The Troops of Saint George salute their officers, the flag, banners of the saints and Our Lady, and crucifixes with the “Trinitarian Salute” – three fingers of the right hand (index, middle, ring) out, and with the pinky and thumb joined signifying that the divine nature of Christ is joined to His human nature: fully God and fully man as taught at the Catholic Council of Chalcedon in AD 431.


Prayer Customs: ad orientem

The cadets usually carry a compass with them. Even when they do not, they should be able to find East. Like the early Christians, the Troops of Saint George pray facing the East in response to Gospel according to Saint Matthew 24:27:

“For as lightning cometh out of the east, and appears even into the west: so, shall the coming of the Son of man be.”

The Church believed that Christ’s Second Coming would be revealed “from the east to the west.” The rising sun was an image of the Resurrected Christ.

So, at times of prayer (for example, at the Angelus at noon), the Captain or one of the boys should shout “ad orientem” and the men and boys should turn to face East, unless there is already a suitable image or crucifix erected nearby.


The Role of Proverbs for the Troops of Saint George

Each man or young man among the Troops of Saint George must study the biblical book of Proverbs, since it is the Book of the Bible that instructs men how to become wise and virtuous. There the man will learn why he should resist sexual impurity, alcoholism, quarreling, and financial debt – the chief ways by which men lapse. He will also learn from the Proverbs the riches of knowing God and the blessing of a godly wife and family.


St. George, although a man of courage, like our Christ meekly underwent the torture.





Ramadan[4]

Ramadan is the holiest month in the Islamic calendar, during which, for a period of thirty days, Muslims abstain from eating, and drinking from sunrise to sunset. Muslims do this because it is a pillar of Islam, and obligatory for everyone and the entire month is holy for Muslims so that they can increase their remembrance of life after death.  Muslims also abstain from all bad deeds and habits, like smoking, swearing, backbiting, and disrespectfulness. Muslims reflect upon themselves, their religion. Fasting during Ramadan is one of the five pillars of Islam. Fasting and abstaining from bad habits teaches Muslims self-control, humility, and generosity. Ramadan is a time for charity, family, and good deeds.  Muslims fast because they believe it is vital for spiritual health. Unlike the fast of Ashurah, the fasts of Ramadan and salah (praying towards Mecca), fasting helps Muslims maintain spiritual and physical health. The month of Ramadan begins when the new moon of Ramadan is sighted and ends when the new moon of Sha'ban is sighted. Muslims also believe that devils are chained up during Ramadan.

Ramadan Facts & Quotes

·         Ramadan comes from the word ramadaa, which means 'sunbaked' in Arabic. This is perhaps a reference to the pangs of hunger Muslims feel when fasting.

·         According to Islamic tradition, menstruating women, women who are experiencing bleeding after giving birth, people who are sick (either with short term or long-term illnesses), and travelers are exempt from fasting. Pregnant women also have the option of skipping fasts.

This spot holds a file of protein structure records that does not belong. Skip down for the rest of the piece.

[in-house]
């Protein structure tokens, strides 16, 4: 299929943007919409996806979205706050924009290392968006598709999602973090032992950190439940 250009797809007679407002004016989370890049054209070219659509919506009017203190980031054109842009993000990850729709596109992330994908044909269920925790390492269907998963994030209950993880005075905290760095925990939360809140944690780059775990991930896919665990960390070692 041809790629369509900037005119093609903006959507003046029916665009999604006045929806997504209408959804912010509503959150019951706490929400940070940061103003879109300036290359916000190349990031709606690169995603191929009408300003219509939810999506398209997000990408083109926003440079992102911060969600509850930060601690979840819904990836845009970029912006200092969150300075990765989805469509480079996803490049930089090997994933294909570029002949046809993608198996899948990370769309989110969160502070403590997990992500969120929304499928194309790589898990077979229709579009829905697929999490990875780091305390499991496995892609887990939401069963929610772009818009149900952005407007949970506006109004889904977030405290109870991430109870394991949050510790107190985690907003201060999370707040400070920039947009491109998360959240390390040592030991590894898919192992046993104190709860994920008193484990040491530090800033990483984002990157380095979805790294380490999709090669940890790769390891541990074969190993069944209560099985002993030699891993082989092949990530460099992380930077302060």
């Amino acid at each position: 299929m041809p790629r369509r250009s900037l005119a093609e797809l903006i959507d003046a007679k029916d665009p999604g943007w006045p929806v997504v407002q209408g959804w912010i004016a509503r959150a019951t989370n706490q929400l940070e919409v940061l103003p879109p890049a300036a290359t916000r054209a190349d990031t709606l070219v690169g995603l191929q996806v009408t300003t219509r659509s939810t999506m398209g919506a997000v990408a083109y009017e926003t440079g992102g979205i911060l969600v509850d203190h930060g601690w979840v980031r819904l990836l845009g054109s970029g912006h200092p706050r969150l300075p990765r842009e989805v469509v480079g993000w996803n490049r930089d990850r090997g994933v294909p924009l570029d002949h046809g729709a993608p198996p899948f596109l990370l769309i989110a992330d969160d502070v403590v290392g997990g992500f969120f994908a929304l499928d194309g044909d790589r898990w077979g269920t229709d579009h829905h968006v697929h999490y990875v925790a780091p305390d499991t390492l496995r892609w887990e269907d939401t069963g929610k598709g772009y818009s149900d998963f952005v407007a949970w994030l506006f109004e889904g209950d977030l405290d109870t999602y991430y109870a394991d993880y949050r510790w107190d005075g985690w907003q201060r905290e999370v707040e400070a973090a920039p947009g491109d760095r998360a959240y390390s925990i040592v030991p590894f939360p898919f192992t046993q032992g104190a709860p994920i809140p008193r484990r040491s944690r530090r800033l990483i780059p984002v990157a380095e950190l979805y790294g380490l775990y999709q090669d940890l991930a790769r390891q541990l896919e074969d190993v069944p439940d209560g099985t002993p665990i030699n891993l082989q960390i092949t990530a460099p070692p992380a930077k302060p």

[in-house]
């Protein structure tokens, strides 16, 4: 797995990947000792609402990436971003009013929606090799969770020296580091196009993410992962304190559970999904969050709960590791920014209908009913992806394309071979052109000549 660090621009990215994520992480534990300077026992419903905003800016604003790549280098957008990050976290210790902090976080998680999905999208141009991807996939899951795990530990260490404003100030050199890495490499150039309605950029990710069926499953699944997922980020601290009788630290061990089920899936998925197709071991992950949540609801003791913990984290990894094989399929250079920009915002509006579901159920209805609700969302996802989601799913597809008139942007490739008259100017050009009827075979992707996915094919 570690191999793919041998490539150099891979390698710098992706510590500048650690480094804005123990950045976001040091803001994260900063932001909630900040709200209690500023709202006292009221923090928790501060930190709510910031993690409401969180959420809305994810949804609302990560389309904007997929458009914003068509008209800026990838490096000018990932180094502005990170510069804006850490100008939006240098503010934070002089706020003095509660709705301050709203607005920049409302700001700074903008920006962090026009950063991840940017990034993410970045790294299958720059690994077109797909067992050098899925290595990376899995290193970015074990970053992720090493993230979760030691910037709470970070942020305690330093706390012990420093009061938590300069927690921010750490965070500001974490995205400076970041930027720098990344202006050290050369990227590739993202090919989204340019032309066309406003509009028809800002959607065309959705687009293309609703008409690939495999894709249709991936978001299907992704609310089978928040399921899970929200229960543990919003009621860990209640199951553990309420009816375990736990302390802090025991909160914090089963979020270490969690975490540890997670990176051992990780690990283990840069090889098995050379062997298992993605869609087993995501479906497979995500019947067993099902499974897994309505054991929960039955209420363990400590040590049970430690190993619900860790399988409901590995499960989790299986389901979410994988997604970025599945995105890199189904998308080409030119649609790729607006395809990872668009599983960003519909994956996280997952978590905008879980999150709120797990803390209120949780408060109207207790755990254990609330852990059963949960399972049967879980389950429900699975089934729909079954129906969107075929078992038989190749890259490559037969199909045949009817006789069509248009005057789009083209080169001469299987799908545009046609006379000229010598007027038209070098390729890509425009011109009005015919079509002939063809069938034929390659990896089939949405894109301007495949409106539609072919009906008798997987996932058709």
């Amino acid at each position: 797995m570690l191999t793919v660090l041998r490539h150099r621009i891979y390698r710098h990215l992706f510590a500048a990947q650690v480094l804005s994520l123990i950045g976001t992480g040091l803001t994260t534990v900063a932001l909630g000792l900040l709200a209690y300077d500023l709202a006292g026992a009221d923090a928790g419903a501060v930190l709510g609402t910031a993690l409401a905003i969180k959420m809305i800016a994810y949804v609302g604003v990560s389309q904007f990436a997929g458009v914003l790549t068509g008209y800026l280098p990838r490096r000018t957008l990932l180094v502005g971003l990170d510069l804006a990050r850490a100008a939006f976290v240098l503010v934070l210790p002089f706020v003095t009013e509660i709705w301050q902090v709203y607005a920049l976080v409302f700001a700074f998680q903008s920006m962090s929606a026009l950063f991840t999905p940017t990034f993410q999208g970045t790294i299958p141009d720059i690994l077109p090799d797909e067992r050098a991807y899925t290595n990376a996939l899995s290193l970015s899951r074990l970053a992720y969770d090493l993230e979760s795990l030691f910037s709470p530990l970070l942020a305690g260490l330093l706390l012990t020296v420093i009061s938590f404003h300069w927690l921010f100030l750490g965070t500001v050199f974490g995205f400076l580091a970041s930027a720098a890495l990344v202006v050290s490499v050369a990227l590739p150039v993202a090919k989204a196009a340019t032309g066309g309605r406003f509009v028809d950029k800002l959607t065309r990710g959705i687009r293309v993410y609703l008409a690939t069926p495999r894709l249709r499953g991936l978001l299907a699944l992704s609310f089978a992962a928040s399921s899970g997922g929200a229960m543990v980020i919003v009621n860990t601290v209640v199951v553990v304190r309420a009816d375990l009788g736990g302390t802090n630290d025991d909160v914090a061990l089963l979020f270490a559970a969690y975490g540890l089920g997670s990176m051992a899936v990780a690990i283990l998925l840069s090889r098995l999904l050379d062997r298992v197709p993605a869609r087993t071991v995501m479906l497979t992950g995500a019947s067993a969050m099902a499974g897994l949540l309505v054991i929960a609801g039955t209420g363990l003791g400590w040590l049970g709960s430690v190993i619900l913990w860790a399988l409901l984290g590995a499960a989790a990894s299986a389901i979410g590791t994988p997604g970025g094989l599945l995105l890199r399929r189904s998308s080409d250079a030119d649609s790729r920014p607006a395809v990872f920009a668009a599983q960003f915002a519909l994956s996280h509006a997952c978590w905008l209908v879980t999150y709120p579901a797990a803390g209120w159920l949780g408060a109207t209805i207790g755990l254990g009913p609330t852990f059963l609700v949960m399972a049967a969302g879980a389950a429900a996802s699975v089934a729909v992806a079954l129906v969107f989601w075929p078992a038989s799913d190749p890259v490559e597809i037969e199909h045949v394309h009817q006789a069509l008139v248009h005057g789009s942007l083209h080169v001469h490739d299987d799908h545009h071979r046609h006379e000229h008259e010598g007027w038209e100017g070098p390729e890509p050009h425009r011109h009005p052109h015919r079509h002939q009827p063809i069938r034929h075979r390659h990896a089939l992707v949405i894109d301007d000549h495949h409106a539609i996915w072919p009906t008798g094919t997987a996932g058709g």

·         In Islamic countries, when Ramadan ends and the crescent moon is first seen, people bang drums and give mighty shouts.

·         According to Sunnah belief, the Prophet Muhammad once said, there is no conceit in fasting.
·         who believe, fasting is decreed for you as it was decreed for those before you; perchance you will guard yourselves (Quran, 2:183)

Ramadan Top Events and Things to Do

·         The fast is usually broken in a family setting, where traditional foods are served. Most Muslims begin their meal with a few dates and a glass of milk because the Prophet Muhammad used to do the same.  The high sugar content of the dates sends energy to weary fasting Muslim, while the fiber in the dates and the protein in the milk fills them up and prevents nausea.

·         During Ramadan, Muslims congregate every night in the mosque to pray Taraweeh prayers in congregation. In the United States, in between sets of prayers, the Imam gives a brief sermon and encourages people to give to charity.

·         In Islamic countries, the end of the fast is signaled by a loud call to the sunset prayer. Most people eat a small meal, pray at the mosque, and then join their families for a large, festive dinner.

Novena for the Poor Souls[5]

O Mother most merciful, pray for the souls in Purgatory!

PRAYER OF ST. GERTRUDE THE GREAT O Eternal Father, I offer Thee the Most Precious Blood of Thy Divine Son, Jesus, in union with the Masses said throughout the world today, for all the holy souls in Purgatory and for sinners everywhere— for sinners in the Universal Church, for those in my own home and for those within my family. Amen.

PRAYER FOR THE DYING O Most Merciful Jesus, lover of souls, I pray Thee, by the agony of Thy most Sacred Heart, and by the sorrows of Thine Immaculate Mother, to wash in Thy Most Precious Blood the sinners of the whole world who are now in their agony and who will die today. Heart of Jesus, once in agony, have mercy on the dying! Amen.

ON EVERY DAY OF THE NOVENA V. O Lord, hear my prayer; R. And let my cry come unto Thee. O God, the Creator and Redeemer of all the faithful, grant unto the souls of Thy servants and handmaids the remission of all their sins, that through our devout supplications they may obtain the pardon they have always desired, Who livest and reignest world without end. Amen.

THURSDAY O Lord God Almighty, I beseech Thee by the Precious Body and Blood of Thy divine Son Jesus, which He Himself, on the night before His Passion, gave as meat and drink to His beloved Apostles and bequeathed to His holy Church to be the perpetual Sacrifice and life-giving nourishment of His faithful people, deliver the souls in Purgatory, but most of all, that soul which was most devoted to this Mystery of infinite love, in order that it may praise Thee therefore, together with Thy divine Son and the Holy Spirit in Thy glory forever. Amen. Our Father. Hail Mary. Glory Be.

Daily Devotions

·         Manhood of the Master-week 11 day 4
·         Divine Mercy Novena Day 2
·         Drops of Christ’s Blood
·         Iceman’s 40 devotion
·         Universal Man Plan




[2]https://www.catholicculture.org/culture/liturgicalyear/activities/view.cfm?id=886
[3]https://troopsofsaintgeorge.org/about/
[5]Schouppe S.J., Rev. Fr. F. X.. Purgatory Explained